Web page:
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Here’s why everyone is calling hot men ‘breedable’ this summer

Here’s why everyone is calling hot men ‘breedable’ this summer

Summer is an undeniably horny season and, in these months of newly vaccinated debauchery after a year and a half of isolation, compliments are fittingly depraved. Thanks to a series of copypastas circulating on TikTok, Twitter, and Tumblr, this summer’s motto is “breedable.”

There is no hidden meaning in this phrasing. This isn’t youthful slang that older generations will have to Google to understand, though the word’s explicit nature may incite another round of fear-mongering articles failing to decode what teens are texting each other. When people refer to themselves or others as breedable, they literally mean so hot; they’d like to procreate.

The word breedable is ingrained in misogyny both online and offline, but a complex one in fanfiction circles, which are largely populated by queer writers and readers.

The phrase “submissive and breedable” stems from a June tweet that reads, “normalize platonically telling your bros they look submissive and breedable,” per Know Your Meme.

Though the term breedable has been used in fandom circles for years — particularly in the Omegaverse genre of fics — the tweet’s viral reach directly contributed to bringing breedable to more mainstream vernacular. Google searches for “breedable” skyrocketed after Twitter user @T4RIG encouraged complimenting other men as “submissive and breedable.” The tag #breedable has 1.8 million views on TikTok as of Tuesday.

Upon the tweet’s viral success, Twitter users — particularly in reference to male Twitter users — began referring to themselves and each other as “breedable,” “fertile,” or “submissive” as a tongue-in-cheek acknowledgement of desirability.

Online, people will pair a steamy thirst trap with a caption calling themselves breedable, or point out a (real or fictional) man’s attractiveness by commenting on their “fertile” qualities. The lighthearted degradation is inherently sexual.

The phrase “submissive and breedable” comes from another copypasta, which circulated online after a TikTok user captioned their video, “feelin petite right now maybe a lil vulnerable in this cardigan, perhaps breedable.” The now-deleted TikTok, which appears to be from a deactivated account that went by the name yeahthataintme, was posted as early as March 2021.

The copypasta was especially popular in stan communities, in which fans would describe photos of their favorite K-pop idols, anime characters, and other hot men as “petite and fertile, perhaps breedable.” The phrase was also used for beautiful inanimate objects, like the new line of colorful iMacs.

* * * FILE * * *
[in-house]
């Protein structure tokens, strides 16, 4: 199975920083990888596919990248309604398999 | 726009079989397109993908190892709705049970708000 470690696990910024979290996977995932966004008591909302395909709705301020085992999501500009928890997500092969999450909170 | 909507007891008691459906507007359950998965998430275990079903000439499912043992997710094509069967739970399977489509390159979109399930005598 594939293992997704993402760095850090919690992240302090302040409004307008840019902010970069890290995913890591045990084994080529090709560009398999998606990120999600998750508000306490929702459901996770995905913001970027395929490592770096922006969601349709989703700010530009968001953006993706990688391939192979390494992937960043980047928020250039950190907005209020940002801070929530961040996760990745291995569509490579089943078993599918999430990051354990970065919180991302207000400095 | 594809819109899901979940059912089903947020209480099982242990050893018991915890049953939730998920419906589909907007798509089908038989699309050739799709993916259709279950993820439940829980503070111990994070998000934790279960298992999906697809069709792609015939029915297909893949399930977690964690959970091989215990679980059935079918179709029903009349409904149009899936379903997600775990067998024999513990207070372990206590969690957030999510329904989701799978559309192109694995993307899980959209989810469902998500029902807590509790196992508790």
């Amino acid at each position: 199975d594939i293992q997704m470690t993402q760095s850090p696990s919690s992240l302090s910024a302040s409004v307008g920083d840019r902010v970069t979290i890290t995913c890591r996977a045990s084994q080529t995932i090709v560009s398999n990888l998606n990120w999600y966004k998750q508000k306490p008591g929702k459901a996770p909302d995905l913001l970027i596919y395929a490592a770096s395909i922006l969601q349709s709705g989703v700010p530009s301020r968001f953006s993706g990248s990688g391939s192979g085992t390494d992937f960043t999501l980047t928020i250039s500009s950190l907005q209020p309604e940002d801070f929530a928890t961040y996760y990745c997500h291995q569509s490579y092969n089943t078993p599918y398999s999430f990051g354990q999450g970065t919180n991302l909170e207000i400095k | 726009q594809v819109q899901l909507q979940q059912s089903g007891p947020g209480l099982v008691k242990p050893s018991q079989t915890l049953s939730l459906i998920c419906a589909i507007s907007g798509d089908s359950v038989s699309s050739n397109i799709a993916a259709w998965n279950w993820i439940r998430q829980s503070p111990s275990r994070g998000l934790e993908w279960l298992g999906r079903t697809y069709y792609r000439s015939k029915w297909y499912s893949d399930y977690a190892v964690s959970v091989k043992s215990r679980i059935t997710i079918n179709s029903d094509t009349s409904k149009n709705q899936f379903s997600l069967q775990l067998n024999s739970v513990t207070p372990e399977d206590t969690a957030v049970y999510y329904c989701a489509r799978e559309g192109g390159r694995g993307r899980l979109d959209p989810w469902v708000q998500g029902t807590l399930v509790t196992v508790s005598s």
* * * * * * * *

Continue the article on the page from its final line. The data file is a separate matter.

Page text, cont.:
Sophi, a 21-year-old TikTok user who posts under the name i_am_a_toad, referenced both copypastas in a recent video. Recording herself in the mirror, Sophi said, “Feeling submissive and perhaps, even breedable, on this fine summer eve.” Her video’s sound has been used in videos by other TikTok users fawning over attractive anime characters.

For an inordinate majority of human history, “breedable” has been used to describe female herd animals. When applied to women, it’s either misogynistic, kinky, or both. The NSFW subreddits r/BreedingMaterial and r/KnockMeUp are dedicated to lewd photos of buxom women posting for those with breeding or pregnancy fetishes. Anonymous forum site 4chan is abundant with breeding kink art and debates on a woman’s worth based on her assumed ability to procreate. Unlike the kink subreddits, where users consensually post their own photos to engage with those who share their fetish, many of these 4chan discussions are explicitly misogynistic and border on pedophilic; in one 2016 thread discussing the age of consent, some users claimed that once teenage girls begin menstruating, they’re “old enough to breed.”

With access to reproductive healthcare and abortions threatened in the U.S. by restrictive conservative measures, morality and medical care are inextricably linked in pop culture. The Handmaid’s Tale‘s red cloaks and starched white bonnets — distinguishing the show’s protagonists as enslaved women who were forced to bear children for the aristocracy — are now symbols of resistance against policies restricting birth control and abortion access. The show, based on Margaret Atwood’s novel of the same name, take the concept of “breedability” to a horrifying, dystopian extreme.